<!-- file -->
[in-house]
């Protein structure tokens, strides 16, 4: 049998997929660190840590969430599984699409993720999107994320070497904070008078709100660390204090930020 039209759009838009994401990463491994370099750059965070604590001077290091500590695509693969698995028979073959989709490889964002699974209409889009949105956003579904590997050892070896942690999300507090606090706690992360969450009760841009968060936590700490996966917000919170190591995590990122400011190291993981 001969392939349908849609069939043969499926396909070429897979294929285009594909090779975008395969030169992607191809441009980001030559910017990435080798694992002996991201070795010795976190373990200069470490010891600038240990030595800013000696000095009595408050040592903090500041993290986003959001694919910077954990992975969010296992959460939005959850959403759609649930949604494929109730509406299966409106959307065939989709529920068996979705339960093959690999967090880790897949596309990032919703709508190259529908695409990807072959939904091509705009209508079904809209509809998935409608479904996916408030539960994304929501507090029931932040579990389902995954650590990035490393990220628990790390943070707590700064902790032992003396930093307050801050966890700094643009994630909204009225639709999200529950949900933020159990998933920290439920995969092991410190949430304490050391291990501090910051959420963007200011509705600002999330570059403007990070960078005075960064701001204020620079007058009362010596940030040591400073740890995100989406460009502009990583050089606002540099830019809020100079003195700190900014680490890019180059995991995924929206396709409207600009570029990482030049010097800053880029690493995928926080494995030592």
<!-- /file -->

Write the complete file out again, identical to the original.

[in-house]
């Protein structure tokens, strides 16, 4: 049998997929660190840590969430599984699409993720999107994320070497904070008078709100660390204090930020 039209759009838009994401990463491994370099750059965070604590001077290091500590695509693969698995028979073959989709490889964002699974209409889009949105956003579904590997050892070896942690999300507090606090706690992360969450009760841009968060936590700490996966917000919170190591995590990122400011190291993981 001969392939349908849609069939043969499926396909070429897979294929285009594909090779975008395969030169992607191809441009980001030559910017990435080798694992002996991201070795010795976190373990200069470490010891600038240990030595800013000696000095009595408050040592903090500041993290986003959001694919910077954990992975969010296992959460939005959850959403759609649930949604494929109730509406299966409106959307065939989709529920068996979705339960093959690999967090880790897949596309990032919703709508190259529908695409990807072959939904091509705009209508079904809209509809998935409608479904996916408030539960994304929501507090029931932040579990389902995954650590990035490393990220628990790390943070707590700064902790032992003396930093307050801050966890700094643009994630909204009225639709999200529950949900933020159990998933920290439920995969092991410190949430304490050391291990501090910051959420963007200011509705600002999330570059403007990070960078005075960064701001204020620079007058009362010596940030040591400073740890995100989406460009502009990583050089606002540099830019809020100079003195700190900014680490890019180059995991995924929206396709409207600009570029990482030049010097800053880029690493995928926080494995030592």